In The Know: More than 635 OK disposal wells directed to reduce depths, volumes

In The KnowIn The Know is a daily synopsis of Oklahoma policy-related news and blogs. Inclusion of a story does not necessarily mean endorsement by the Oklahoma Policy Institute. You can sign up here to receive In The Know by e-mail.

Today In The News

More than 635 Oklahoma disposal wells directed to reduce depths, volumes: As the top oil producer in the water-heavy Mississippi Lime formation in northern Oklahoma, it’s probably no surprise that SandRidge Energy Inc. leads the list of companies for saltwater disposal well volumes into the Arbuckle. Oklahoma oil and natural gas producers have long targeted the deep Arbuckle layer as a favored location for getting rid of the briny “fossil water” that comes up with oil and gas. But as the state deals with a huge increase in earthquakes, regulators are focusing on the links scientists have made between the amount of wastewater disposal into the Arbuckle and man-made earthquakes [The Oklahoman].

After Two 4.7 Quakes, Many Oklahomans Don’t Know if Their Insurance Covers Them: After a 4.7 magnitude earthquake hit northern Oklahoma early this morning — the second in less than two weeks — many Oklahomans with earthquake insurance are still waiting to see if they’re covered. Insurers have a few days left to let consumers know whether their policies include earthquakes caused by oil and gas operations. Insurance Commissioner John Doak asked insurers in October to clarify because most of Oklahoma’s earthquakes are tied to wastewater injection [KWGS].

Would budget-only sessions create more problems than they solve? No one who observes or participates in developing Oklahoma’s budget is happy with how things work. Each year, the Legislature approves billions in appropriations to over 65 state agencies with minimal input or oversight. One major budget reform idea that is gaining growing support is for a constitutional amendment to provide for biannual budget-only sessions [OK Policy].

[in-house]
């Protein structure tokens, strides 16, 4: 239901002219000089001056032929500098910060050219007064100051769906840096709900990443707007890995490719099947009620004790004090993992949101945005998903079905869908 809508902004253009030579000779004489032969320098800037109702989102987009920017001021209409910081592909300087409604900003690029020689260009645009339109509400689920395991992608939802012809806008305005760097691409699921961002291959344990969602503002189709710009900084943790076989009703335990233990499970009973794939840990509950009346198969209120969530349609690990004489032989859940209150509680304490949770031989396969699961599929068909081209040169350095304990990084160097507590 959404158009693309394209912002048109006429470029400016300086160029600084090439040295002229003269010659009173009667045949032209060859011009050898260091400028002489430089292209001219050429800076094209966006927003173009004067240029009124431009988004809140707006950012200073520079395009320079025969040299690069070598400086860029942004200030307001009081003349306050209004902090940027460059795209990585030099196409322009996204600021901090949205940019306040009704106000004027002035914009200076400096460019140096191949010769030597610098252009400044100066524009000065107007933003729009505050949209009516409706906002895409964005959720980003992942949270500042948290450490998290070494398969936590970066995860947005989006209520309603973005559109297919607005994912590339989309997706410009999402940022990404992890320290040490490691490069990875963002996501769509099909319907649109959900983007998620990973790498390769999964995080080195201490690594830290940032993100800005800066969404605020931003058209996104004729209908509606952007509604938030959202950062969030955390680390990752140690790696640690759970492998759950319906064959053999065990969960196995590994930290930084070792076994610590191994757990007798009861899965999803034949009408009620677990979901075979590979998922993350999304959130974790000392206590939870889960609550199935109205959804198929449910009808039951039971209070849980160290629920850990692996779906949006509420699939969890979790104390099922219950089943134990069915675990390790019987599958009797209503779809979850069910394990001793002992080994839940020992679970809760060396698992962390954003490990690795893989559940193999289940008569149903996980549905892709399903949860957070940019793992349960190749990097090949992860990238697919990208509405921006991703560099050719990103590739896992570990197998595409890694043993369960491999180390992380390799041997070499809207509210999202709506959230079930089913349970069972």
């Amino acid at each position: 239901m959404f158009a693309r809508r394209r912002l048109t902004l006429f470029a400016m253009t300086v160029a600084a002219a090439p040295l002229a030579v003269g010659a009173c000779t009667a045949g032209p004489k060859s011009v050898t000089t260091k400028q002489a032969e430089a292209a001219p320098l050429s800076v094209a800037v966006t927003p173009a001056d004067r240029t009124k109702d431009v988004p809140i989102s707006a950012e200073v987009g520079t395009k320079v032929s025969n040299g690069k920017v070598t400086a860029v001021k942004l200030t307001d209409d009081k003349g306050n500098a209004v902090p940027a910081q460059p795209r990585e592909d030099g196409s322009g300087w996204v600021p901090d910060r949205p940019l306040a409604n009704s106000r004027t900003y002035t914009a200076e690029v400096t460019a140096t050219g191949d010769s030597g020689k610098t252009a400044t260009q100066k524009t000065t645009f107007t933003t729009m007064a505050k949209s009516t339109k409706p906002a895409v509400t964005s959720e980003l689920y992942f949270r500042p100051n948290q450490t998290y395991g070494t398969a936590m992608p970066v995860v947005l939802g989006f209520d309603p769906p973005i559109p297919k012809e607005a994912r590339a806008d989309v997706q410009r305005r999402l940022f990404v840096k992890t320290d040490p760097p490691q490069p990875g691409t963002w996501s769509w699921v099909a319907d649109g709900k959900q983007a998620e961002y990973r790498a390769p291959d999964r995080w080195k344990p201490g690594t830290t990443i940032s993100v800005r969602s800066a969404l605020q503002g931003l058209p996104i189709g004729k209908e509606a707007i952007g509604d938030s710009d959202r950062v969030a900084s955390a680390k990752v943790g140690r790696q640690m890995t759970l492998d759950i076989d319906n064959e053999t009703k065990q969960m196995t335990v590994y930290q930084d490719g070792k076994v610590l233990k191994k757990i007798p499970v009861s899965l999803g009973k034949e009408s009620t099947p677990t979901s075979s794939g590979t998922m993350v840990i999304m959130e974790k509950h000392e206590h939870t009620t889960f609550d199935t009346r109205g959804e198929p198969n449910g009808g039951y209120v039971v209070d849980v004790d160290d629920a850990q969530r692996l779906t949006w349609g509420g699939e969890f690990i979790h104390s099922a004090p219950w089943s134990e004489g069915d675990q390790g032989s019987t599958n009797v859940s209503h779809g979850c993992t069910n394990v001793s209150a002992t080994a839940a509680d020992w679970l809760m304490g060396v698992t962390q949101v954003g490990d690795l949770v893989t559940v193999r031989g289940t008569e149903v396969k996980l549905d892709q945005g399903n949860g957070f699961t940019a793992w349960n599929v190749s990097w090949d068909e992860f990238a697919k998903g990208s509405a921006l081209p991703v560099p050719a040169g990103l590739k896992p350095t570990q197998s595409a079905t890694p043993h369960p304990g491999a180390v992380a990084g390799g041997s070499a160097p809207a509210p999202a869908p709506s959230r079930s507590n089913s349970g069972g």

‘Texting and driving’ law in Oklahoma rolls out slowly during its first month: Oklahoma Highway Patrol troopers wrote nearly 100 tickets for driving while texting during the first month the law was in effect, but other law enforcement agencies have not penned a single citation. Statute 47-11-901d, the “texting and driving” law, became state law Nov. 1. It states that it is illegal to “send, receive or compile a text while driving down the road,” patrol Lt. John Vincent said. Fines for citations related to texting and driving are capped at $100, according to the statute [NewsOK].

Cutting back: Bill would reimplement $100 limit on lobbyist spending: The newest rule letting lobbyists buy meals for lawmakers irked state Sen. Josh Brecheen. So he filed a bill to reverse the policy. The rule implemented this year allows lobbyists to pay for meals and give gifts to lawmakers, staffers and other state officials as long as they don’t go over a $500 cap. Brecheen’s bill would reimplement an earlier $100 cap and also change limits on companies that hire lobbyists – not just the lobbyists themselves [Journal Record].

Attorney renews challenge to Oklahoma Unclaimed Property Act: An Oklahoma City attorney who frequently challenges actions by the Legislature is renewing his legal challenges to the state’s Unclaimed Property Act and bills that funded state government for the last three years. Attorney Jerry Fent filed appeals Monday in both cases that were earlier dismissed by Oklahoma County District Judge Thomas Prince. Fent wants both cases to be taken up by the Oklahoma Supreme Court [News9].